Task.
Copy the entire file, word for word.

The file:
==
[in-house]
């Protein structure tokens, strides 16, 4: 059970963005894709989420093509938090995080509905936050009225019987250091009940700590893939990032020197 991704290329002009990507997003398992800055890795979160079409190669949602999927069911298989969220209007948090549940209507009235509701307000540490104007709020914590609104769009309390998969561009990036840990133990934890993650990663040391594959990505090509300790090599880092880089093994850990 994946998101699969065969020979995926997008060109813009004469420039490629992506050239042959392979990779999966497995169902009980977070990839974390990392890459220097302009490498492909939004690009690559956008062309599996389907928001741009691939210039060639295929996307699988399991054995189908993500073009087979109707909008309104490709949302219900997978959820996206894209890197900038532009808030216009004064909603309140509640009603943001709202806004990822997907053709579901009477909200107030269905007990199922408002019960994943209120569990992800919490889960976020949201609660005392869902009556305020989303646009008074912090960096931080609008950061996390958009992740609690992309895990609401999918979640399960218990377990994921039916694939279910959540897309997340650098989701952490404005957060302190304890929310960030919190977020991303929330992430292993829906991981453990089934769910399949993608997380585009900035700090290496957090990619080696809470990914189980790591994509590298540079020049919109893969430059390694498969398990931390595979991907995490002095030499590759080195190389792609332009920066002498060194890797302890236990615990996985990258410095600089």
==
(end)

[in-house]
């Protein structure tokens, strides 16, 4: 059970963005894709989420093509938090995080509905936050009225019987250091009940700590893939990032020197 991704290329002009990507997003398992800055890795979160079409190669949602999927069911298989969220209007948090549940209507009235509701307000540490104007709020914590609104769009309390998969561009990036840990133990934890993650990663040391594959990505090509300790090599880092880089093994850990 994946998101699969065969020979995926997008060109813009004469420039490629992506050239042959392979990779999966497995169902009980977070990839974390990392890459220097302009490498492909939004690009690559956008062309599996389907928001741009691939210039060639295929996307699988399991054995189908993500073009087979109707909008309104490709949302219900997978959820996206894209890197900038532009808030216009004064909603309140509640009603943001709202806004990822997907053709579901009477909200107030269905007990199922408002019960994943209120569990992800919490889960976020949201609660005392869902009556305020989303646009008074912090960096931080609008950061996390958009992740609690992309895990609401999918979640399960218990377990994921039916694939279910959540897309997340650098989701952490404005957060302190304890929310960030919190977020991303929330992430292993829906991981453990089934769910399949993608997380585009900035700090290496957090990619080696809470990914189980790591994509590298540079020049919109893969430059390694498969398990931390595979991907995490002095030499590759080195190389792609332009920066002498060194890797302890236990615990996985990258410095600089």